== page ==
KATHMANDU: The 60 MW Khimti-1 and 45 MW Mathillo Bhotekoshi hydropower projects built in the 1990s are pioneering examples of the Public-Private Partnership (PPP) in project development. The latest example is the country’s largest 900 MW Arun-3 hydroelectric project. After more than three decades since the PPP concept was introduced in development projects, dozens of such projects have been implemented so far. However, the implementation of this concept does not seem to have taken a definite direction. Because of this, the number of PPP projects has not increased as expected. The government has been approving, coordinating, and facilitating domestic and foreign investment in the infrastructure sector.
The Electricity Act and Hydropower Policy introduced in 1992 opened the door to PPP in this area. In 2015, the PPP policy was introduced by the government for the first time. Then, after the Public-Private Partnership and Investment Act (PPPIA) was enforced in 2019 and its regulations in 2020, relative legal clarity about PPP began to appear. The Investment Board, which is the nodal agency to promote PPP, has been doing all the work from project identification to management in line with the PPPIA. Sushil Bhatta, chief executive officer of the Board, says that since the policies, laws, and regulations have been made in hydropower, the highest number of PPP projects are developed in this sector. Bhatta, however, states that the projects can not be developed immediately due to the inadequate policies, laws, regulations, procedures, guidelines, agreements, risk sharing and management, security mechanisms, and other frameworks in other sectors.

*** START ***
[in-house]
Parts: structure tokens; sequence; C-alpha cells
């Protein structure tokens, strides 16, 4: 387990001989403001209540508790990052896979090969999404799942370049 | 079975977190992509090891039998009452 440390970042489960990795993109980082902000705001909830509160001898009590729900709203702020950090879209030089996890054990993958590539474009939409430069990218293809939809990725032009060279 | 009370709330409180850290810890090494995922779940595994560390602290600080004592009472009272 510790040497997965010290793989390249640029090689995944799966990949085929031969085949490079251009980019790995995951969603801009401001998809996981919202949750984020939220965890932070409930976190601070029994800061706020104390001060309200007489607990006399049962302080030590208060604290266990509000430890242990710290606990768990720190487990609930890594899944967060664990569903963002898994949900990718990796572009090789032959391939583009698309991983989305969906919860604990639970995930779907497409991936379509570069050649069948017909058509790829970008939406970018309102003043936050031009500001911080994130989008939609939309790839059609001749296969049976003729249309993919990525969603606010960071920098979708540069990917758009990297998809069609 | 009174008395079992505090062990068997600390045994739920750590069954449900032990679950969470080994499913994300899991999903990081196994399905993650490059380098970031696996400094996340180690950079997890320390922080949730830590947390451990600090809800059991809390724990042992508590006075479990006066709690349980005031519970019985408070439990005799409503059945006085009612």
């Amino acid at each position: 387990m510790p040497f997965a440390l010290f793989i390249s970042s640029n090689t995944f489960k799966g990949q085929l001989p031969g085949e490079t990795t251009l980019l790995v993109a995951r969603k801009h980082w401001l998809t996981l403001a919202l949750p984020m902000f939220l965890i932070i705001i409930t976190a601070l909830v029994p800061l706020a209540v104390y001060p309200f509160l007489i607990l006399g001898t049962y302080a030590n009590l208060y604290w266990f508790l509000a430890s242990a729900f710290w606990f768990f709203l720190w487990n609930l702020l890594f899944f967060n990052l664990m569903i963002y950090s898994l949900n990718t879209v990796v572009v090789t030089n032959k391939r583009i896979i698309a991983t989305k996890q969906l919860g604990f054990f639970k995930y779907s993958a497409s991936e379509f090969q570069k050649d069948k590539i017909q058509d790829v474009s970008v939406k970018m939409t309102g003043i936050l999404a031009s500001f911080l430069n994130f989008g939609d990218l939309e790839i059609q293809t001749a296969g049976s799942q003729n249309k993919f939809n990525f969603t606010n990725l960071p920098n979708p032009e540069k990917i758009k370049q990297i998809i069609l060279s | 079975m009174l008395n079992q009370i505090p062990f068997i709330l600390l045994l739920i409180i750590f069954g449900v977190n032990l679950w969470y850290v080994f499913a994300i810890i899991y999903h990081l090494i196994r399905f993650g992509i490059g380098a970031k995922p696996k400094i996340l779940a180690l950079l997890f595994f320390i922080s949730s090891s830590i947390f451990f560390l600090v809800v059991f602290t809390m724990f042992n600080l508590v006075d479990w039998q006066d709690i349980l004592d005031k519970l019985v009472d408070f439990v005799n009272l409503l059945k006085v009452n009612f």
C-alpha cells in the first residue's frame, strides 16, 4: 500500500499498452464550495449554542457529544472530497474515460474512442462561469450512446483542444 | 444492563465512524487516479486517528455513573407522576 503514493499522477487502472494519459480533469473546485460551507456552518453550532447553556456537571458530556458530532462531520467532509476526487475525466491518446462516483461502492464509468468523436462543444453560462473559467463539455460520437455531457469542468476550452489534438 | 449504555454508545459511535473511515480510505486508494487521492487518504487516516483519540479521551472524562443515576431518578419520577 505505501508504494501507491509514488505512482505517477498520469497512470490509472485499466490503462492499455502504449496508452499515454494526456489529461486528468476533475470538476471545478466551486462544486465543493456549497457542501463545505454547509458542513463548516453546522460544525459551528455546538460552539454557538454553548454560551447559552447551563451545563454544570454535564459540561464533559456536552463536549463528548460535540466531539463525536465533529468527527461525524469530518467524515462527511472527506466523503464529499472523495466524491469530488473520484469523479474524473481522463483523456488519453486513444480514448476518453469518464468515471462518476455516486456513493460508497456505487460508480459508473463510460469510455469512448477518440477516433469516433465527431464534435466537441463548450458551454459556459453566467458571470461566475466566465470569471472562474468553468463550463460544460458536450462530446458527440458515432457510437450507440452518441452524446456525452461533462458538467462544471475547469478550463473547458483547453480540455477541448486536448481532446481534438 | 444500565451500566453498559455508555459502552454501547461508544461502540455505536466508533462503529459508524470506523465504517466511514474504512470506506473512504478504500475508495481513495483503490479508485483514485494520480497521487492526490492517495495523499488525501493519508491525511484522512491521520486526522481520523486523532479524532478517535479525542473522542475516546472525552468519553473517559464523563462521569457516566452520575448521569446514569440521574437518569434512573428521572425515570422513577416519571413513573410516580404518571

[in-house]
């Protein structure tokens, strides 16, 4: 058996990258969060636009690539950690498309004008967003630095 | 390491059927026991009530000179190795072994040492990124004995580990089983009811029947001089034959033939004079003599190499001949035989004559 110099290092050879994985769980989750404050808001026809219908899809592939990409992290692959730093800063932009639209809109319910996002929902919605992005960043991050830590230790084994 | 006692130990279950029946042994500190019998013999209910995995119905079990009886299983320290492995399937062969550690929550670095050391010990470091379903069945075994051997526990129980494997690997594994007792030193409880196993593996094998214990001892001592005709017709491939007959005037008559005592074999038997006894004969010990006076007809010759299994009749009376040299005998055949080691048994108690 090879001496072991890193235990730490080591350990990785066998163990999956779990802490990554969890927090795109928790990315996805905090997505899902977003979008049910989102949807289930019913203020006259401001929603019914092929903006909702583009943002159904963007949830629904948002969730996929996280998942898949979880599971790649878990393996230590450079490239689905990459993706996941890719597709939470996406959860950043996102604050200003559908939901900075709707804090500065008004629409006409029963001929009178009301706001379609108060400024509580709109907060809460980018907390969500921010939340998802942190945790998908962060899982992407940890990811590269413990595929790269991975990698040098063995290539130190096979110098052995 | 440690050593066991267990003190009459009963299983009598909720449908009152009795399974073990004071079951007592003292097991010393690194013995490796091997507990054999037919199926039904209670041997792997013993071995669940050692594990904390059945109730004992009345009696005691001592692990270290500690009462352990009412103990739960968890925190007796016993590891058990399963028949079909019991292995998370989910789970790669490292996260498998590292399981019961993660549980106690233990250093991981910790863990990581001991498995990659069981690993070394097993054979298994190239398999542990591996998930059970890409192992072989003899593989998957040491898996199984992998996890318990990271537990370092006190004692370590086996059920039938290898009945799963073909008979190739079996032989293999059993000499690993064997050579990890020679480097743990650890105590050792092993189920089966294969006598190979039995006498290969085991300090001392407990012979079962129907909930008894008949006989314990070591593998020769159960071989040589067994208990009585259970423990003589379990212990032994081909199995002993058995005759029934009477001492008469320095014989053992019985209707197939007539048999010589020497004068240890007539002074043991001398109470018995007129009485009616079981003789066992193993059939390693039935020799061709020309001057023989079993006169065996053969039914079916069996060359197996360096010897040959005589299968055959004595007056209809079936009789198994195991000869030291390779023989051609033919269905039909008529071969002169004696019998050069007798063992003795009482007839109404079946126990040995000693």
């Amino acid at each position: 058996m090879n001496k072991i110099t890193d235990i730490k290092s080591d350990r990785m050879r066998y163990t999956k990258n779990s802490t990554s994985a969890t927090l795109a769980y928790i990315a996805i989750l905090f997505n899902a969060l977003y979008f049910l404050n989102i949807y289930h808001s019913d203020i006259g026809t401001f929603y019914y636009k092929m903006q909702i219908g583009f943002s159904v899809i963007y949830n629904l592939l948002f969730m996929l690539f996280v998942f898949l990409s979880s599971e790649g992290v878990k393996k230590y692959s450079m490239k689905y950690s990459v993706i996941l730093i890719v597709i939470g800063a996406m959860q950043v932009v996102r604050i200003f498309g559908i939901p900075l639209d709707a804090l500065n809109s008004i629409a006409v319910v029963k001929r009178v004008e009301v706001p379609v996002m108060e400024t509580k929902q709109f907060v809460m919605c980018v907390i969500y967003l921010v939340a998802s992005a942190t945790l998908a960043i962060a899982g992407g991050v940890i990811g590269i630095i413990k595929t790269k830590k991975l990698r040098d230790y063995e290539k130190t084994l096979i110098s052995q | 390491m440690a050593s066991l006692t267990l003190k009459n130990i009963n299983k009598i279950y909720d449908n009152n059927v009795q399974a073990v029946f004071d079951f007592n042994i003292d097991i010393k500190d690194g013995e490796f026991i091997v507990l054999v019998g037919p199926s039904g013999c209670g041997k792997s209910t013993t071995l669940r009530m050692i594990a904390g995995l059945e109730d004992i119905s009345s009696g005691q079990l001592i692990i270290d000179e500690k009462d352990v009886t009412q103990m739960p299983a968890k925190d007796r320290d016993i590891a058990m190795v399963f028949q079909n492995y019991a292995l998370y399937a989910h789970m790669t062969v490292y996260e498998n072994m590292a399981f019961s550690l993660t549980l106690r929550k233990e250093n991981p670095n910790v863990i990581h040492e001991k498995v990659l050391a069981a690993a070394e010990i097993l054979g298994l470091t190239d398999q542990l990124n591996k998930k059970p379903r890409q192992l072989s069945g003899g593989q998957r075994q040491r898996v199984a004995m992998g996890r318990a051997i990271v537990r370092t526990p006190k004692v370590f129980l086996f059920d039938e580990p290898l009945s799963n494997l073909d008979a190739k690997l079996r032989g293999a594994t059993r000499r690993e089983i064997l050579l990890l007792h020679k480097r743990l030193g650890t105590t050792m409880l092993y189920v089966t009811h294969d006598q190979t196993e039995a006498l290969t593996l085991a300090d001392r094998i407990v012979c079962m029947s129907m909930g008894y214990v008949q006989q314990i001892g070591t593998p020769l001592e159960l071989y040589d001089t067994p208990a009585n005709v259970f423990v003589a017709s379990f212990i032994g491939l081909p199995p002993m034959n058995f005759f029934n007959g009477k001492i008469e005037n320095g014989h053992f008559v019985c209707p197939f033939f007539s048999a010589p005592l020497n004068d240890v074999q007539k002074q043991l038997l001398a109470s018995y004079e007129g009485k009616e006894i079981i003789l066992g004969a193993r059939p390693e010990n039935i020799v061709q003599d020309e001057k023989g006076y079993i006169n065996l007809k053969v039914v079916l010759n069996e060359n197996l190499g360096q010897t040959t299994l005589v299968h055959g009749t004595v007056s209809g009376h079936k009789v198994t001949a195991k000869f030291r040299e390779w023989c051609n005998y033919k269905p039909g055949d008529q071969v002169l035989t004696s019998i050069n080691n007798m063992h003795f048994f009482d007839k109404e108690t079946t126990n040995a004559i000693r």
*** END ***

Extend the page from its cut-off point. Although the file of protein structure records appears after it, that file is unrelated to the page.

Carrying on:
The PPP model has been used in most hydropower projects in Nepal. In hydropower projects, the PPP model, especially the construction, ownership, operation, and transfer (BOOT) approach, has been used. Projects like 22 MW Chilime and 456 MW Upper Tamakosi have been developed in the BOOT concept. Anuparaj Upreti, a Corporate Advocate of Pioneer Law Associate, says that though the current trend in hydropower development seems like the PPP model, this practice is not in line with the PPP as it comes through a separate permit system.
We have no such glaring example of PPP in road and airport construction. Kathmandu-Tarai Madhesh Expressway (Fast Track) was to be developed under the PPP model. The Indian company IL & FS (Infrastructure Leasing and Financial Services) also conducted a study to advance the construction. However, the project was delayed after the government disapproved the proposal of Viability Gap Funding (VGF) as a tool to lure potential investors.
Similarly, the Kathmandu-Hetauda tunnel project initiated by the private sector has also been stalled for a long time without progress. Even though the government has repeatedly extended the deadline for Financial Closure, no progress has been reported so far.
“Now, various municipalities have also started calling for proposals for PPP to construct commercial buildings within their municipal areas, discussions are also underway in some places” Krishna Prasad Sapkota, Executive Director of City Development Fund.
In the field of urban development, it seems that the PPP model has been applied in small projects. A number of commercial complexes built in Kathmandu Valley are developed in PPP. The World Trade Tower and City Mall are among those built under the PPP model. As the country has embarked on full-fledged federalism, the local governments have also tried to develop and operate commercial buildings in the PPP model, says Krishna Prasad Sapkota, Executive Director of the City Development Fund.
Ambiguity in the PPP model
Although the government has been trying to provide land, coordinate, and facilitate the PPP projects that have moved ahead so far, it has not made any financial investment.
The issue of the VGF entails legal arrangements. However, it has not yet been implemented practically. There is still no clarity about what kind of projects the government will invest in and under what conditions it will provide the VGF on behalf of the government. If a PPP model project is being built by the private sector, it should be clear whether the government will invest in it or not.